Tuesday, September 11, 2007

2007. Christchurch NZ, Nursery Work and Retraining, 1995

< 1995. Esslemonts at Lyttelton viewing a copy of Captain Cook's Endeavour.

I found a three month nursery job in the Port Hills, working a 40 hour contracted week, paid NZ$7.8/hour. I worked during weekends, but wasn't paid time-and -a-half for weekend work. It was impossible to support my family on $246.52 gross per week, as I paid $180/week rent. My SA funds subsidized our NZ residence. I'd been employed to cover my boss Horty's Xmas holiday.

During the spring rush, I watered, bagged and shifted trees. I drove a badly repaired tractor (a bent six-inch nail secured a front-end-load bucket), and front-end-loaded tons of potting-mix into a hopper. Beside a noisy compressor, without earmuffs, I daily bagged scores of tree seedlings into black, plastic bags, then trolleyed them to the sales area. I worked with four unfriendly potting-shed blokes who shovelled potting-mix into black, plastic punnets, then pushed punnets along metal rollers to grubby ladies who pricked out thousands of flower seedlings - boring, mindless, dehumanizing work. On rainy days, vehicles churned mud outside the shed.

One bloke washed reusable Lannen black, plastic containers in a formalin tub. Protective gloves were available, but he rarely used them as they were holed. Sometimes he wore a gasmask. I wondered when he'd get cancer, as formalin imbibed through skin. Ignorant, temp labourers were disposable.

Horty, wearing a gasmask, sprayed pesticides in plastic greenhouses. Gasmasks were unavailable for the rest of us. When I sensed gas, I left the shed and worked outside.

At a Commonwealth Head of Governments meeting in Auckland, Nigerian Ken Wiwa pleaded with Commonwealth leaders Bolger, Mandela, Major and others, to save his father from hanging by Abacha, Nigerian dictator. Ken Saro-Wiwa was hanged. (Ken Wiwa, In the Shadow of a Saint, Black Swan, London, 2001).

By December, dry nor'westers had browned Port Hills, and I watered potted trees for hours. One sweltering afternoon, Horty grabbed a half-filled paper-pot from me saying, "Fuckin' useless! Pu' more soi' in po's!"

"You can't take heat. I haven't come to NZ to be abused." I left.

Months later the nursery went bankrupt.

I flew to Auckland for a Jewish school interview. The Jewish principal said, "You present well..." but didn't offer a teaching job. A Manurewa principal offered a temp teaching job without interviewing me. I declined, as Manurewa was a low decile southern suburb.

At a Christchurch College of Education teachers' retraining course, I read new curriculum documents. A lecturer touted the whole-word reading approach, and mocked phonics, as phonics was eradicated from NZ schools 25 years before. Leah's eclectic training in infant reading had emphasized phonics, enabling Leah to use several reading approaches. Leah believed whole-word and phonics complemented each other. She felt neither approach should be used exclusively. Because children had different learning styles and different needs, the whole-word approach was inadequate for some kids. Teaching kids phonics skills enabled them to overcome reading problems. In 2001, the NZ Labour government reported that phonics was needed after 30 years' disfavour, as many Kiwi kids couldn't read properly.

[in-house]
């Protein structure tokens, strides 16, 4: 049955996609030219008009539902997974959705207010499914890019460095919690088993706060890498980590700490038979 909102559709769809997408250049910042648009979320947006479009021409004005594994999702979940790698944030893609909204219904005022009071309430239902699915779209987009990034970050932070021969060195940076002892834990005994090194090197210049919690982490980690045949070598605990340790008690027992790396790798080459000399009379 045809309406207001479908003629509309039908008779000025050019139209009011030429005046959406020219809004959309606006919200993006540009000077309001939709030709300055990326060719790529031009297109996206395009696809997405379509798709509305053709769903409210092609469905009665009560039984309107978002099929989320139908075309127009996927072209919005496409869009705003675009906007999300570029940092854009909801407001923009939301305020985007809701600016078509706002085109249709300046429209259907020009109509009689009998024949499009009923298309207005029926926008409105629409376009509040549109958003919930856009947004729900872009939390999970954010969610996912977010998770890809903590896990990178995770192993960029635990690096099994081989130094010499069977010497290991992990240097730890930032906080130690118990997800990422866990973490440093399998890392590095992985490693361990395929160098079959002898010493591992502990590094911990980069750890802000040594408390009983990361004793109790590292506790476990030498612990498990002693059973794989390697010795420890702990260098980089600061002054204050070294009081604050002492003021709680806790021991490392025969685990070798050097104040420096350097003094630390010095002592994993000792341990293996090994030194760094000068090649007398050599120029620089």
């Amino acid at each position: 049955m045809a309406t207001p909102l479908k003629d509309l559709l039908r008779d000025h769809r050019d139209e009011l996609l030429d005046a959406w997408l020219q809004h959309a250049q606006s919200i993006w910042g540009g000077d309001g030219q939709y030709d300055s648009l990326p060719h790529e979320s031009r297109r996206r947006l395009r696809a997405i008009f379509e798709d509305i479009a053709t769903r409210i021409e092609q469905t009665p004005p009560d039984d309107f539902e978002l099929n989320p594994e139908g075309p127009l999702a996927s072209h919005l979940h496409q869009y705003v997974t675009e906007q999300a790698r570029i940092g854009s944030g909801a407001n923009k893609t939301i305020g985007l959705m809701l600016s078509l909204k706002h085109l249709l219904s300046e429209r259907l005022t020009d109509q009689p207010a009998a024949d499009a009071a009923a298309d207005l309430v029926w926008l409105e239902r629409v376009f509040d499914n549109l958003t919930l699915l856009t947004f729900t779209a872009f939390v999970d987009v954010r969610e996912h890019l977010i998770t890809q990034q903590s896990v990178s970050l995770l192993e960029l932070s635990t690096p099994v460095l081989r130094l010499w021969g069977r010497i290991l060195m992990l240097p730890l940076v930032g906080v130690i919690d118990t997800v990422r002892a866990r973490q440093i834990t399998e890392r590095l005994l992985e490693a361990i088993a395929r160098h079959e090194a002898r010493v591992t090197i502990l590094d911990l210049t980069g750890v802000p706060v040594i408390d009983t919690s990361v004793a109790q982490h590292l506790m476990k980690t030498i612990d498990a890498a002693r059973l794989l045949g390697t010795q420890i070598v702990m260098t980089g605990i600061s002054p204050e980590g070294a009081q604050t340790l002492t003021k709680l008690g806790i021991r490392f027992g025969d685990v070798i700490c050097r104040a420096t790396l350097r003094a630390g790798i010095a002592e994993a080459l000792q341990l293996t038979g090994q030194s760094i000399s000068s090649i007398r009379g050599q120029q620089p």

A PT teacher coached us in her gym. While I drum-majored with a stave, a lady teacher said, "Go home! You should rebuild SA!..." She should've recommended Australia. Her attack was unprovoked.

"What do you think Maori traditional challenges are?" I asked. "Why do you imply that Africans are incapable of sorting themselves out?" Silence. I told her why I'd left SA, and quoted KwaZulu-Natal killing statistics, and mentioned my brother's "accident," and described murders of people I'd known, and emphasized murders of citizens and farmers, and the distant drumming of violent crime. The teacher excused herself and went to the toilet.

When I sat at the back of a classroom observing a teacher, I couldn't hear him, despite my Phonaks, as class background-buzz obscured hearing-aid reception. I noticed kids sucking their thumbs. I wondered why teachers and parents allowed thumb-sucking. I could no longer teach, but over the next two years I applied for teaching jobs. Having been involved in teaching for 22 years, falling from my peak was painful.

We moved to a three-bedroom house at 40 Nottingham Avenue, Oaklands, within walking distance of amenities, and enrolled Jake at Oaklands School near home. We settled at Oaklands in Halswell for eight years, as the $200/week rent didn't increase, and built-in -cupboard-space was adequate. Most pondoks we'd viewed had little built-in-cupboard-space.

My third degree, UNISA BSc, remained incomplete, as I was reading scholarly stuff I'd absorbed years before. My reading was wider than degree subjects.

I registered for a postgraduate horticultural diploma at Lincoln University. A Pom said, "Call me professor! The muck-'n-magic organic farming course you applied for is unavailable."

See Lincoln University.

Copyright Mark JS Esslemont.

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